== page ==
In any case, fabricating doom scenarios, telling people they're likely to happen and massaging facts to posit a man-made resurgence of the Black Death is a tradition started by the American government. It now appears to be one also practiced by British and miscellaneous Euro-security men.

The Register was the first to comment on this event here.

Sunday, December 09, 2007

HUM JOB: Jack White's tips for tools

Hopes to be picked up by motorcycle gangsters.

This week's dose of rock star coddling comes courtesy of Richard Cromelin and the LA Times' Calendar section in a story entitled, "Jack White's energy plant is humming."

And it certainly is a hum job, informing readers that Jack White is better than you at everything from taking pictures and making cameras to going to the hardware store to buy a saw. Filled with witless descriptions and meaningless bromides (uttered by White), it's a perfect example of why no one who isn't on the payroll takes music journalism seriously.

DD has chopped and screwed the essence of it. Which parts are inserted ad-libs? Which parts are direct copy?

Pfft, he was gone

Jack White resembles one of those improbable characters from a Coen brothers movie as he leans against his late-50's Ford Thunderbird, dressed in red and black, popping bennies and holding a hard shell camera case.

Like a mysterious fop, he walks across the steakhouse parking lot in the bright autumn sun. He leaves his thin cigar on a low wall -- that's littering -- and steps into the restaurant's bar, at ease among the midafternoon regulars even though he stands out like a toucan in a chicken coop.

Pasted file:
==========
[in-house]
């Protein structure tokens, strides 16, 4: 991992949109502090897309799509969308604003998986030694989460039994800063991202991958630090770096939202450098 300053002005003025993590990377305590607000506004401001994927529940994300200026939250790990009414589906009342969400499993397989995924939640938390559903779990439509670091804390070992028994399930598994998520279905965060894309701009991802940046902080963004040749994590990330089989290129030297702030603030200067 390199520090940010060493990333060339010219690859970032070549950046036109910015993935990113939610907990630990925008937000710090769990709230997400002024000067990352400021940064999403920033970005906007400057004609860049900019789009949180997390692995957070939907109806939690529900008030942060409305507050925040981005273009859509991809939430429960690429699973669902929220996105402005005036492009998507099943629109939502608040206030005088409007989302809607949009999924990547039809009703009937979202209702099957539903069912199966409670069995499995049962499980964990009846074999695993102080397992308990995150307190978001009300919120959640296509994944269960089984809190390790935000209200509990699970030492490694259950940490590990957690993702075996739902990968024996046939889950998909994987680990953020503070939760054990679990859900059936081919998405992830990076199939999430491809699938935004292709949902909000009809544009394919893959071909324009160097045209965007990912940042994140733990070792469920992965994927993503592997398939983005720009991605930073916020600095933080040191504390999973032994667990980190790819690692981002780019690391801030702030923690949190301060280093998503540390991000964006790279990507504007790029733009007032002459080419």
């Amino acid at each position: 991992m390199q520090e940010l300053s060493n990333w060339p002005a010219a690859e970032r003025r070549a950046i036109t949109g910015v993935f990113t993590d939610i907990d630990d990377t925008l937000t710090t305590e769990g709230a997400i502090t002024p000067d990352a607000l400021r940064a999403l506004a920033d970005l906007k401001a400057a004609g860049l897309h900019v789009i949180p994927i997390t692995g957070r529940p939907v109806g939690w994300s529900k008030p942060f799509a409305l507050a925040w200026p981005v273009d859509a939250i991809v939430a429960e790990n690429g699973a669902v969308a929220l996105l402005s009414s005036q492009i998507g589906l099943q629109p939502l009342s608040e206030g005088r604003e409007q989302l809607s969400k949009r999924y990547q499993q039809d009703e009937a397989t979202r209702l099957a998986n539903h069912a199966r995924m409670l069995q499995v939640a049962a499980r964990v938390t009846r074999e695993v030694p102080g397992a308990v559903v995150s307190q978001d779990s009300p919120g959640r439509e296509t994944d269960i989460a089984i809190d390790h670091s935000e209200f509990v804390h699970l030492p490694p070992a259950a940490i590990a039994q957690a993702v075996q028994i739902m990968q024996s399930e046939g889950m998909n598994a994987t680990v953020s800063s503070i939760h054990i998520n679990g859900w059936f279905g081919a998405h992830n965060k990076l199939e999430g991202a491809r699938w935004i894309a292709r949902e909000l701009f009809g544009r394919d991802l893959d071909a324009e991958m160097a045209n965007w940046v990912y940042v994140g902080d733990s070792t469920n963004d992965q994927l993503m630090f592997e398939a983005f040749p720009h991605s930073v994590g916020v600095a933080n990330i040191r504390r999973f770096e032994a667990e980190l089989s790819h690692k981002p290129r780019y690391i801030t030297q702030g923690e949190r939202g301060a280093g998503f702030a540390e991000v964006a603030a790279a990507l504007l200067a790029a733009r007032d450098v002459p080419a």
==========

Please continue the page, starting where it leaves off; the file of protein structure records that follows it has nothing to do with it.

"You see this ... This is my camera ... It's a very excellent camera," White says as he extracts its parts one after another and lays them on the table. Boxes of peppermint pattern filters, a fisheye lens, a roll of film, a manual with a camera-headed monkey on the cover! And the centerpiece, a customized White Stripes model of the cheap plastic 80's vintage Holga camera, in red and white!

There's a Meg camera, too, also in red and white for White Stripes drummer Meg White.

Jack White takes pictures of the waitress, exclaiming wildly, "You have no idea what that was going to turn out like!"

"Was I even aiming it right? I cut off the top of her head here, but we got the drinks. I need something calm me down, take off the edge. So good things are coming out of that. It's a different camera world. It's got its pluses, too, no doubt. But I like the idea of pushing yourself, not making it easier on yourself."

"This is not making it easier on yourself, this is making you work, and when you work, something good is going to happen," concludes White, his teeth chattering ever so slightly.

The room is getting noisier as more locals drift in and start talking about SEC football. White, his expression alert and inquisitive under the brim of his black hat, glances at the bar as he again begins putting together and taking apart his camera.